“Remember, You are Just a Man!”

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There’s this part of the Catholic Mass called the “homily.” It’s like the “sermon” of other denominations, albeit usually a lot shorter. For whatever reason, I tend to 1242681_27218650_roman_statue_stock_xchng_royalty_free_300do my most creative thinking during homilies. That’s probably true of most people. According the Catholic Encyclopedia, the homily, in brief, intends to mix the specific practicum of everyday experience with the generic spiritual/philosophical treatise offered by the Gospel. It’s said to be the oldest form of preaching. These inspirational words must therefore prod one into reflexive thought; hence, my tendency to brew ideas as the priest speaks in the most general of terms.

Today was different. Not only was it Scout Sunday and I was dressed in uniform to accompany a small covey of Boy Scouts as they brought up the gifts, but today the priest didn’t communicate merely in generalities. Today he named specific names. Today, he pointed to me and proclaimed Continue Reading ““Remember, You are Just a Man!””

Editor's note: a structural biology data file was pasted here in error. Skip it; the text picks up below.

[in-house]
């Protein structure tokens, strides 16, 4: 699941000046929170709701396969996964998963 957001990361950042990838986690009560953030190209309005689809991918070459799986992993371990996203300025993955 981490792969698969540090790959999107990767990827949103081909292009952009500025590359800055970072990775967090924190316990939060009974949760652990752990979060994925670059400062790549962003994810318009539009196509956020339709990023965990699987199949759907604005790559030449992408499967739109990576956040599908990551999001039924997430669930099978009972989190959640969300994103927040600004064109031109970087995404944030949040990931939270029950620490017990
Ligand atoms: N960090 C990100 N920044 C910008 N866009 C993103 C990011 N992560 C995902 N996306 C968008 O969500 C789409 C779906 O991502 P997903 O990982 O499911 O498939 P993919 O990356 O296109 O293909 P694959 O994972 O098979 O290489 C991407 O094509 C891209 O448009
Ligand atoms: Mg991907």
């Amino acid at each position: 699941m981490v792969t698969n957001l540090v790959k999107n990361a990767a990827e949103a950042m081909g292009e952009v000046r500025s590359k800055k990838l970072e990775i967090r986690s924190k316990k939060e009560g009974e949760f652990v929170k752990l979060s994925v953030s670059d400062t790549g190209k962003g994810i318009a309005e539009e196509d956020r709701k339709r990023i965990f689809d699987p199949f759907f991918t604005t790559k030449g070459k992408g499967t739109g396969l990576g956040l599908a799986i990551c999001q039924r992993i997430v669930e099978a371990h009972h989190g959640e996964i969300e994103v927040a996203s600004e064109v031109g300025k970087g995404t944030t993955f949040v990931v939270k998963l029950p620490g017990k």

How Have You Rediscovered Christopher Columbus?

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Last week, a good friend of mine wrote a piece called “Don’t Be a Social Media Debbie Downer” (see MarkFrisk.com). In it, he says “overdoing it on the negative 400129_8598_Christopher_Columbus_stock_xchng_royalty_free_300is maybe not the way you want to go.” While ostensibly written for the social media space, he quickly adds the lesson applies to any space.

Today is Columbus Day. No one has suffered the slings and arrows of outrageous Debbie Downer Syndrome more than the man who discovered America. Almost every event, person, place or thing in the human record stands as a glass either half empty or half full. Throughout history, we’ve taken the “half full” approach when defining our heroes. Why?

The best answer I’ve seen lies within a 60+ year old movie directed by John Ford and starring John Wayne and Henry Fonda called Fort Apache. In this classic western, Ford both unmasks and makes the Continue Reading “How Have You Rediscovered Christopher Columbus?”